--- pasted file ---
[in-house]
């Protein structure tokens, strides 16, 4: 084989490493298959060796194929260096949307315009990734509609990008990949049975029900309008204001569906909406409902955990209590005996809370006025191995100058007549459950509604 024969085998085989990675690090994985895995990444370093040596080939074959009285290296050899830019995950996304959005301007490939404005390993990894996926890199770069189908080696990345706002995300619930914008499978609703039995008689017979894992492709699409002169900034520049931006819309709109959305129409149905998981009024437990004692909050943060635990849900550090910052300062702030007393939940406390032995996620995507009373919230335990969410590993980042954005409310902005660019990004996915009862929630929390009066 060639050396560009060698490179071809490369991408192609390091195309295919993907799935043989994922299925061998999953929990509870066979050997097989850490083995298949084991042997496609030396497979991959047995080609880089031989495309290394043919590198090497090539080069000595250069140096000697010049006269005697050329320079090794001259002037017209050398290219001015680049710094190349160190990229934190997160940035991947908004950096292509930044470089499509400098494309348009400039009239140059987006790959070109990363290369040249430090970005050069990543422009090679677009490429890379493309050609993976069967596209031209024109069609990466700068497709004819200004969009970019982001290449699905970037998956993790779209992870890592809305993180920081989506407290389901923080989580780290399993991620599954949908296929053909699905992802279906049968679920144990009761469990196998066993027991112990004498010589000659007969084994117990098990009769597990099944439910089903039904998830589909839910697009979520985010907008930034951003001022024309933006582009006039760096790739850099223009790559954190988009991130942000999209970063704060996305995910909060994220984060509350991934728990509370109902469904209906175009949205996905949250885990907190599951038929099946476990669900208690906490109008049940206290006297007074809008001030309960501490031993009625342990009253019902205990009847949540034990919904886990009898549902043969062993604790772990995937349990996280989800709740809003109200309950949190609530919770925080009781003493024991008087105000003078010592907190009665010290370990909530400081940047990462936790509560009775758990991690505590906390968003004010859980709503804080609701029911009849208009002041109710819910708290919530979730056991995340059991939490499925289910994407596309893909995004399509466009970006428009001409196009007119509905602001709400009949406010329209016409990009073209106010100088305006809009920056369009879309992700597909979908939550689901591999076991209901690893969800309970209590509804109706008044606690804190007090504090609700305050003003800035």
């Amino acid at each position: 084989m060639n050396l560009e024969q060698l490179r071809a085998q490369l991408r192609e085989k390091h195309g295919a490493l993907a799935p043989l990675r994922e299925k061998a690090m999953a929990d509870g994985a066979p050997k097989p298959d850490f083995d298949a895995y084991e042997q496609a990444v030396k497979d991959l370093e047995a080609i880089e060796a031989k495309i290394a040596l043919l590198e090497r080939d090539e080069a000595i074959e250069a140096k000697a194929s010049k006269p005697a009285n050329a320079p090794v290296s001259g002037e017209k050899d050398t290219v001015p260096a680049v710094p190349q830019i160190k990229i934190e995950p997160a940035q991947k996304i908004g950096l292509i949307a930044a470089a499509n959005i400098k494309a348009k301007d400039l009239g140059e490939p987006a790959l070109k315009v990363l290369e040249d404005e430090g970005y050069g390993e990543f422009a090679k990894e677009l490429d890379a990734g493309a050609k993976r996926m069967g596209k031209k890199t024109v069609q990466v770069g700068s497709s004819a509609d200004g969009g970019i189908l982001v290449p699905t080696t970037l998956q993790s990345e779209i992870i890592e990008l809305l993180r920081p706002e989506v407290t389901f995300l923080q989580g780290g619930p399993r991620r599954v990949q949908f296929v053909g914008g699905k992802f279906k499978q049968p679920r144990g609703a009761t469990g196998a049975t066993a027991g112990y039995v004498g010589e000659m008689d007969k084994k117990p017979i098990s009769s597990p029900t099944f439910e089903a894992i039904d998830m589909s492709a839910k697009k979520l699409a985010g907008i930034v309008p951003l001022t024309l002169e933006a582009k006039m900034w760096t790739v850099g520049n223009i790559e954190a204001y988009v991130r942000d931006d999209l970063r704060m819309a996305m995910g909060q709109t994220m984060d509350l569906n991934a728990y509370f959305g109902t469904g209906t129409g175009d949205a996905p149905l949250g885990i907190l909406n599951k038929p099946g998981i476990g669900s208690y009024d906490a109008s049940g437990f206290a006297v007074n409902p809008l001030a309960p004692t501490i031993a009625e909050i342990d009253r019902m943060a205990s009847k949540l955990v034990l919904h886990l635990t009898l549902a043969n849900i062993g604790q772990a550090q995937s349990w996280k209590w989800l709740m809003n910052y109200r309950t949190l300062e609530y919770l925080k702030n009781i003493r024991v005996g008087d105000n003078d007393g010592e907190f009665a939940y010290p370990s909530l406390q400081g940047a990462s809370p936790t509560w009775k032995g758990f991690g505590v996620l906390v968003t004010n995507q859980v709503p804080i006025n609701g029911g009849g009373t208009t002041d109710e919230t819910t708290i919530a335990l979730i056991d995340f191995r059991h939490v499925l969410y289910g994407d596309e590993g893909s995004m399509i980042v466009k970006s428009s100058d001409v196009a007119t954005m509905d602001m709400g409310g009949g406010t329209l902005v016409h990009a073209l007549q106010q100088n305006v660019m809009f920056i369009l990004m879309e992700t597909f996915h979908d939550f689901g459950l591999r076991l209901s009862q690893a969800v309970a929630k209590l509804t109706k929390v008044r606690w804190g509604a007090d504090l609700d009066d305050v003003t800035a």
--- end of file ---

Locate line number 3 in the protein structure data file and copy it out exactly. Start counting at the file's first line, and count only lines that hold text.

């Amino acid at each position: 084989m060639n050396l560009e024969q060698l490179r071809a085998q490369l991408r192609e085989k390091h195309g295919a490493l993907a799935p043989l990675r994922e299925k061998a690090m999953a929990d509870g994985a066979p050997k097989p298959d850490f083995d298949a895995y084991e042997q496609a990444v030396k497979d991959l370093e047995a080609i880089e060796a031989k495309i290394a040596l043919l590198e090497r080939d090539e080069a000595i074959e250069a140096k000697a194929s010049k006269p005697a009285n050329a320079p090794v290296s001259g002037e017209k050899d050398t290219v001015p260096a680049v710094p190349q830019i160190k990229i934190e995950p997160a940035q991947k996304i908004g950096l292509i949307a930044a470089a499509n959005i400098k494309a348009k301007d400039l009239g140059e490939p987006a790959l070109k315009v990363l290369e040249d404005e430090g970005y050069g390993e990543f422009a090679k990894e677009l490429d890379a990734g493309a050609k993976r996926m069967g596209k031209k890199t024109v069609q990466v770069g700068s497709s004819a509609d200004g969009g970019i189908l982001v290449p699905t080696t970037l998956q993790s990345e779209i992870i890592e990008l809305l993180r920081p706002e989506v407290t389901f995300l923080q989580g780290g619930p399993r991620r599954v990949q949908f296929v053909g914008g699905k992802f279906k499978q049968p679920r144990g609703a009761t469990g196998a049975t066993a027991g112990y039995v004498g010589e000659m008689d007969k084994k117990p017979i098990s009769s597990p029900t099944f439910e089903a894992i039904d998830m589909s492709a839910k697009k979520l699409a985010g907008i930034v309008p951003l001022t024309l002169e933006a582009k006039m900034w760096t790739v850099g520049n223009i790559e954190a204001y988009v991130r942000d931006d999209l970063r704060m819309a996305m995910g909060q709109t994220m984060d509350l569906n991934a728990y509370f959305g109902t469904g209906t129409g175009d949205a996905p149905l949250g885990i907190l909406n599951k038929p099946g998981i476990g669900s208690y009024d906490a109008s049940g437990f206290a006297v007074n409902p809008l001030a309960p004692t501490i031993a009625e909050i342990d009253r019902m943060a205990s009847k949540l955990v034990l919904h886990l635990t009898l549902a043969n849900i062993g604790q772990a550090q995937s349990w996280k209590w989800l709740m809003n910052y109200r309950t949190l300062e609530y919770l925080k702030n009781i003493r024991v005996g008087d105000n003078d007393g010592e907190f009665a939940y010290p370990s909530l406390q400081g940047a990462s809370p936790t509560w009775k032995g758990f991690g505590v996620l906390v968003t004010n995507q859980v709503p804080i006025n609701g029911g009849g009373t208009t002041d109710e919230t819910t708290i919530a335990l979730i056991d995340f191995r059991h939490v499925l969410y289910g994407d596309e590993g893909s995004m399509i980042v466009k970006s428009s100058d001409v196009a007119t954005m509905d602001m709400g409310g009949g406010t329209l902005v016409h990009a073209l007549q106010q100088n305006v660019m809009f920056i369009l990004m879309e992700t597909f996915h979908d939550f689901g459950l591999r076991l209901s009862q690893a969800v309970a929630k209590l509804t109706k929390v008044r606690w804190g509604a007090d504090l609700d009066d305050v003003t800035a």